ce399 | research archive: (anti)fascism

Pat Robertson and the White Separatist Movement (Martin A. Lee: The Beast Reawakens)

Posted in Uncategorized by ce399 on 13/05/2011

Pat Robertson and the White Separatist Movement

David Duke, wearing Klan robes, attends a Klan rally in Euless, Texas in June, 1979.

One of the least-noticed aspects of [David] Duke’s [former Grand Wizard of the Ku Klux Klan 1975-1979] campaign for governor was the endorsement of Reverend Billy McCormick, the head of the Louisiana chapter of the Christian Coalition. Led by the televangelist Pat Robertson, the Christian Coalition had emerged as the most powerful grassroots force within the Republican Party. In alliance with Duke’s organization, the Christian Coalition proceeded to gain control of the GOP state organization in Louisiana. This was part of the precinct-by-precinct, state-by-state drive to take over the Republican Party across the country. Toward this end, Robertson’s foot soldiers were initially told to soft-pedal their religious message and if necessary, conceal their affiliation with the Christian Coalition, which supposedly operated as a nonpartisan, tax-exempt group.

By 1995, the Christian Coalition claimed to have more than a million and a half members. Its collaboration with Duke in Louisiana was surprising at first glance, given the former Klansman’s on going antipathy toward Israel and Jews in general, which put him at loggerheads with pro-Zionist evangelicals like Robertson. But Robertson’s support for Israel had little to do with the sincere affection for Jews, whom he viewed as “spiritually deaf” and “spiritually blind”; rather, it was predicted on end-of-world New Testament prophesy, which stipulated that all Jews must gather in the State of Israel before the Second Coming, whereupon they would be converted en masse to Christianity or killed in the battle of Armageddon.

The Christian Coalition’s sympathy  for David Duke is more understandable upon closer examination of Pat Robertson’s paranoid ideology. His bestselling 1992 book, The New World Order, purports to reveal an elaborate, centuries-old conspiracy dominated by a satanically spawned clique of Freemasons, occultist, and European bankers who just happen to have Jewish names. Refurbishing the old canard about a handful of rich Jews who backed both godless Communism and monopoly capitalism as a part of the sinister, long-range plan, the Christian Coalition commander claimed this ongoing super conspiracy was behind everything from the French and Russian Revolution to the assassination of President Abraham Lincoln.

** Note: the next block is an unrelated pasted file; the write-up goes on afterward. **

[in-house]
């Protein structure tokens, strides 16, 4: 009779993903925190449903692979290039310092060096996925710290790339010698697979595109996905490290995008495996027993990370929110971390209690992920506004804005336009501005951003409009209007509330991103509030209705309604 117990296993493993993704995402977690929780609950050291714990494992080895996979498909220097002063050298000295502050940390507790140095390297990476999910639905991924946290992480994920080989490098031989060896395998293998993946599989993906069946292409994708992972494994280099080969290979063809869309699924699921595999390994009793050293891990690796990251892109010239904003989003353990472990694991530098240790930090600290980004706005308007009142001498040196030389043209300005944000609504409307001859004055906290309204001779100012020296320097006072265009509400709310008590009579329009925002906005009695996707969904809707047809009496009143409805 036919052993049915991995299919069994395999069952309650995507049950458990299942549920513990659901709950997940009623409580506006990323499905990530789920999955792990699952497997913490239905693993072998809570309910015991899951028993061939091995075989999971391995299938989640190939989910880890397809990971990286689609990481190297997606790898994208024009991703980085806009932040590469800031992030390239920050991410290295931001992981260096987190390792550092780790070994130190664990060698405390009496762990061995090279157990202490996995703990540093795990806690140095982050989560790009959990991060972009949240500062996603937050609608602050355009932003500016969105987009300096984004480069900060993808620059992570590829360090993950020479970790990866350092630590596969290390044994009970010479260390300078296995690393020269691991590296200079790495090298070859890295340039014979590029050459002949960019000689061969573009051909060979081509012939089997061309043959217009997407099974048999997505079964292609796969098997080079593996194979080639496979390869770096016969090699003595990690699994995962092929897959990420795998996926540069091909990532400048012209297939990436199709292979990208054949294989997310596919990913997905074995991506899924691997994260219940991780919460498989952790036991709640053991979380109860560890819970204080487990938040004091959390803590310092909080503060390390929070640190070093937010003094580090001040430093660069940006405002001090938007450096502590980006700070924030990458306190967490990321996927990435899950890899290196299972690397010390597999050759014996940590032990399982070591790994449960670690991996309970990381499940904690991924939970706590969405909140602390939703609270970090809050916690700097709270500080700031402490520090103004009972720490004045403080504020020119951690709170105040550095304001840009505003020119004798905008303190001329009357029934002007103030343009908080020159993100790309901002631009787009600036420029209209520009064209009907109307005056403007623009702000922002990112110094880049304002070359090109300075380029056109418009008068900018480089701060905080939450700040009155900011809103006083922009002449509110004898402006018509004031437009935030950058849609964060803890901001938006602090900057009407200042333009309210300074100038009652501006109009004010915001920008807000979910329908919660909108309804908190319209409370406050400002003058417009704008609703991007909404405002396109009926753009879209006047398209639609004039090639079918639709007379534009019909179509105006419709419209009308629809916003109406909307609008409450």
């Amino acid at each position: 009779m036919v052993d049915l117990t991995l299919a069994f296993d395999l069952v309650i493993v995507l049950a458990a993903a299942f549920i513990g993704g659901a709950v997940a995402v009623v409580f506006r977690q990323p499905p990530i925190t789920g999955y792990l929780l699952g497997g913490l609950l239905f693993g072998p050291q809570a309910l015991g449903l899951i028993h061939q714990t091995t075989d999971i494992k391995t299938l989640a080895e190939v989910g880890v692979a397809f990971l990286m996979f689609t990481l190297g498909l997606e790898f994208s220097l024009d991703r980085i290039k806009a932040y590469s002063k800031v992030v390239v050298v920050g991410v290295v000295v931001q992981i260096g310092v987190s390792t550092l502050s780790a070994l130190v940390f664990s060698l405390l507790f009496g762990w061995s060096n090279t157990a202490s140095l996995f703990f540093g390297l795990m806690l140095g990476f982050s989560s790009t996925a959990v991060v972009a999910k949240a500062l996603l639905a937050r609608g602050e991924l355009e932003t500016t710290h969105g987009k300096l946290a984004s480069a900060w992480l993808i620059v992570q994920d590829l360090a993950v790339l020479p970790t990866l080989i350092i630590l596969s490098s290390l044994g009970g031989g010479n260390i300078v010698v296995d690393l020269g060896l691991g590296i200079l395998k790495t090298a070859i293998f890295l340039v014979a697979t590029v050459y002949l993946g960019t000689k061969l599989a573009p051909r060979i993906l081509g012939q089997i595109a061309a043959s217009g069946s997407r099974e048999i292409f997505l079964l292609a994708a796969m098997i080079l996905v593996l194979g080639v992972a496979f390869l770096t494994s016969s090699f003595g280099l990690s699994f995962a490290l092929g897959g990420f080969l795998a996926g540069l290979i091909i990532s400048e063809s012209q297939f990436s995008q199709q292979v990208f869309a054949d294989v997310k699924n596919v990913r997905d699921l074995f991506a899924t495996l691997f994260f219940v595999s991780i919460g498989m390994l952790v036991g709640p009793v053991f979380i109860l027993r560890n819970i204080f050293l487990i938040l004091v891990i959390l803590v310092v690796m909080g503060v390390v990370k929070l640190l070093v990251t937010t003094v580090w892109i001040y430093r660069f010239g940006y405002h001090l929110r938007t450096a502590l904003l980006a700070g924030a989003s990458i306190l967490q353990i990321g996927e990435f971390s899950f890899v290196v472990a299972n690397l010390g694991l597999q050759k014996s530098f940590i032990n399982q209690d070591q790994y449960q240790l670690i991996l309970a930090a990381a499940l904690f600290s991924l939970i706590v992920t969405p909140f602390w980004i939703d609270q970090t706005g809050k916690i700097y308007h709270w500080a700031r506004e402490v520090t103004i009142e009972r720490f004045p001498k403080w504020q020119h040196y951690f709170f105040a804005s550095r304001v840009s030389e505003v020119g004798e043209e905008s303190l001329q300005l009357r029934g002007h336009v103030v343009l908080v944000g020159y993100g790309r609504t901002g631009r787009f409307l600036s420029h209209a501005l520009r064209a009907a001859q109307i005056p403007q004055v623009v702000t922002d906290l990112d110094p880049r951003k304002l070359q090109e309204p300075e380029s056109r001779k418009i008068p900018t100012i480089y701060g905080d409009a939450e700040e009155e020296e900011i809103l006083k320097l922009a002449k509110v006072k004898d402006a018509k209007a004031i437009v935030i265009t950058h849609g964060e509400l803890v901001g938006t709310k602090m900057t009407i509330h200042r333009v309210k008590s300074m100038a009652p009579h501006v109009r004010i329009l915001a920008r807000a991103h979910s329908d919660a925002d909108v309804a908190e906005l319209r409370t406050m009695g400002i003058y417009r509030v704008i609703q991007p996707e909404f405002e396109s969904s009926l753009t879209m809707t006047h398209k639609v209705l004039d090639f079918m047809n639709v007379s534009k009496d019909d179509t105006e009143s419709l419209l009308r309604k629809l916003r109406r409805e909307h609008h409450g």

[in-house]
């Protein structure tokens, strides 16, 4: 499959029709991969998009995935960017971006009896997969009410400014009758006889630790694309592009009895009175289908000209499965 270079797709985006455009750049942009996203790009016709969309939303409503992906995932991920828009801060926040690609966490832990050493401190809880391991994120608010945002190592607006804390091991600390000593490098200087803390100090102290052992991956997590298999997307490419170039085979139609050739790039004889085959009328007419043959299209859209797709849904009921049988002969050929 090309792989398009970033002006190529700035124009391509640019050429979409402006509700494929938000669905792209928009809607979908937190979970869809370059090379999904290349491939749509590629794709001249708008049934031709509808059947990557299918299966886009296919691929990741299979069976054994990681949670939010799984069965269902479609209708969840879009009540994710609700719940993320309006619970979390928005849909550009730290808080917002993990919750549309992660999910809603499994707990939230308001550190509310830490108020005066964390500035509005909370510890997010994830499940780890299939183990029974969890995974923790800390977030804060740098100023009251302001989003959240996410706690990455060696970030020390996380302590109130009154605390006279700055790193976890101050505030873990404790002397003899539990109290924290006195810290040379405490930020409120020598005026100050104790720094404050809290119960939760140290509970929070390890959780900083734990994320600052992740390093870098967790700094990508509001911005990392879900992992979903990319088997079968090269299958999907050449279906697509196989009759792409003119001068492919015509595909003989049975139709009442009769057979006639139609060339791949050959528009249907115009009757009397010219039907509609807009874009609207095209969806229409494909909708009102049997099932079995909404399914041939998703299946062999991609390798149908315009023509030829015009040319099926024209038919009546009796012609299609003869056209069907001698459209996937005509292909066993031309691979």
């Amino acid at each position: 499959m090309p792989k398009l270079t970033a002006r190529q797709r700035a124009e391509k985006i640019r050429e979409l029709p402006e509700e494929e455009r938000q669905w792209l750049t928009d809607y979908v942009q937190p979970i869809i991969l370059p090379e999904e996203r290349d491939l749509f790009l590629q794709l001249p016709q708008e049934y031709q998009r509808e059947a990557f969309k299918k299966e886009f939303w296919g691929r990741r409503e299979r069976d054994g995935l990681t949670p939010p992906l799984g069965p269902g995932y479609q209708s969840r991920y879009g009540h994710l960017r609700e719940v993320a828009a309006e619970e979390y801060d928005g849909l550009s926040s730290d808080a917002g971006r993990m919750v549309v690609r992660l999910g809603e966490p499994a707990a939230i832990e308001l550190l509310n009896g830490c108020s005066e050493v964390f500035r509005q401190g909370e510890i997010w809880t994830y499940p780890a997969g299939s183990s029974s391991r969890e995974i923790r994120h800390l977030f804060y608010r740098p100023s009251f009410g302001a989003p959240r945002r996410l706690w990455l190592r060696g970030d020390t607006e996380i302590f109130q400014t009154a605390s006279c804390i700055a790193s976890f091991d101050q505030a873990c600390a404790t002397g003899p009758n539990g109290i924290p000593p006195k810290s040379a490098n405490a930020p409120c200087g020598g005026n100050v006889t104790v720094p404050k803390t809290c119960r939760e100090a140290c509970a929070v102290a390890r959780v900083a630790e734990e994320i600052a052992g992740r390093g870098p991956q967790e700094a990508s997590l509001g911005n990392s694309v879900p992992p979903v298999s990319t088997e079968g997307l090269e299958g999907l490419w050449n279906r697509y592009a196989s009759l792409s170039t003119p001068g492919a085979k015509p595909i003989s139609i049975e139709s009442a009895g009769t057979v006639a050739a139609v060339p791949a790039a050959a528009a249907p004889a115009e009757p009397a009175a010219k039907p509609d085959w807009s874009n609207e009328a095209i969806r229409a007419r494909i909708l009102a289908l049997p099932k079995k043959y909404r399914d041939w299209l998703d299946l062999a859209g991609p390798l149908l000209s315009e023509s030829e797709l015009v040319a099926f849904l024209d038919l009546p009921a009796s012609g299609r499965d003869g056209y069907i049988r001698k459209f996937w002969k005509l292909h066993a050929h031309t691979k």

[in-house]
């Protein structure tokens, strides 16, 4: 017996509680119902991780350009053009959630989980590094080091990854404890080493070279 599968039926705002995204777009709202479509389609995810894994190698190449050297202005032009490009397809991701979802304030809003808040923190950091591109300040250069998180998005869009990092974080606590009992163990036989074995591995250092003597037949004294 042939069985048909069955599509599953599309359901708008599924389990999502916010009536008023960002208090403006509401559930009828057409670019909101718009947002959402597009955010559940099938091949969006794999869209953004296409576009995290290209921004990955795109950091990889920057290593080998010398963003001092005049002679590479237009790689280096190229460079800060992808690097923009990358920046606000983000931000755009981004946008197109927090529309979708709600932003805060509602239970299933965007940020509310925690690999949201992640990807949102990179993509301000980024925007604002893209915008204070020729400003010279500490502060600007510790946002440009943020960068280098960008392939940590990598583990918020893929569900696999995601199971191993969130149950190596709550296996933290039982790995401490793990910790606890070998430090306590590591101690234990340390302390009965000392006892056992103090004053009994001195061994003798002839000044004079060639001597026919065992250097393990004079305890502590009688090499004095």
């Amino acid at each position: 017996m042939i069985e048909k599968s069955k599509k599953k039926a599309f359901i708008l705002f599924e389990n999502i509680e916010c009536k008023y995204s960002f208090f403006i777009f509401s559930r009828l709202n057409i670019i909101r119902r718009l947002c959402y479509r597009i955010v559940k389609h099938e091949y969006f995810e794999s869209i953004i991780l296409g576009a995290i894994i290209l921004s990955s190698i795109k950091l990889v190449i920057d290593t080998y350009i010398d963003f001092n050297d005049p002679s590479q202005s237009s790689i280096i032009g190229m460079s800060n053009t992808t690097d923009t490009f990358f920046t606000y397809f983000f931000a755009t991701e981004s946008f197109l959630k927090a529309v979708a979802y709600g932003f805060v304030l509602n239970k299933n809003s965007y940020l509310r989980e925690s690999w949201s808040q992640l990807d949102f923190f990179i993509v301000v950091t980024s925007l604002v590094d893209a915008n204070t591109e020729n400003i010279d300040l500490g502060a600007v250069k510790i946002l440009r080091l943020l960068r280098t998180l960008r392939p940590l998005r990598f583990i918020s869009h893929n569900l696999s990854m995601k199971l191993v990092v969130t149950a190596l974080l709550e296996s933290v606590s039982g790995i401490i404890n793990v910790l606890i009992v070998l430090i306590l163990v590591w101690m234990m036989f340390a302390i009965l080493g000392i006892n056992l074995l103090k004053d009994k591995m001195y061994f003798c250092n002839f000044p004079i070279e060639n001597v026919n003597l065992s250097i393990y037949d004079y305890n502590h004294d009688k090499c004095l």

Robertson’s musings resembled not only anti-Jewish motifs of the past– he listed several notorious anti-Semites in his bibliography–*but militia fables of the present. In his book and on his ubiquitous cable network, he railed against one-world government and the United Nations. Robertson’s nightly TV show, The 700 Club, also promoted the militia line on Waco and gun control. Spokesmen for the Militia of Montana appeared on this program as experts, commenting upon photos of black helicopters and other misinterpreted phenomena there were allegedly threatening American citizens. New York Times columnist Frank Rich summed it up best when he accused Pat Robertson of throwing “gasoline on the psychic fires of the untethered militias running across this country.”

Although they were both nourished by the odiferous compost of conspiracy theory and hate that has long moldered on the American margins, the Christian Coalition and the militia movement parted ways in their approach to politics. Robertson’s Christian soldiers went the mainstream electoral route, seeking to take over the system from within, while the militias picked up their guns and declared war against the “Republicrats” who ran the country at the behest of sinister, hidden forces. Like Robertson, some militia stalwarts fretted about Freemasons and the eighteenth-century Illuminati; other obsessed over the international Jewish cabal. Whether explicitly racialist or not, these conspiratorial motifs reflected the same anti-Semitic archetypes- although this was not readily apparent to most militia initiated. Such widespread ignorance shows the profound potential for hatred that lurked on the far Right fringe, where yesterday’s secret societies could easily shape-shift into ZOG.

*(When challenged by The New York Times [March 4, 1995], Robertson did not repudiate any of his anti-Semitic sources. Instead, he insisted that his book was “carefully researched [with] seven single-spaced pages” of references. One of the so-called authorities Robertson cited with Eustace Mullins, an advisory board member of the Liberty Lobby’s Populist Action Committee, who depicted the Federal Reserve as a front for a handful of sinister Jews. Described by the Spotlight as “the dean of American’s populist authors,” Mullins was a frequent speaker at Liberty Lobby events over the years. While a member of the neo-Nazi National Renaissance Party in the early 1950s, Mullin penned an article entitled “Adolf Hitler: An Appreciation,” which he never repudiated, Yet, it did not hurt Robertson’s standing as a GOP power broker to be associated with this raving Jew-baiter, who recently praised the militias as “the only organized threat to the Zionist’s absolute control of the U.S.”)

Martin A. Lee . The Beast Reawakens : Fascism’s Resurgence from Hitler’s Spymasters to Today’s Neo-Nazi Groups & Right-Wing Extremists. Little, Brown & Company 1997. Pgs 358-360.


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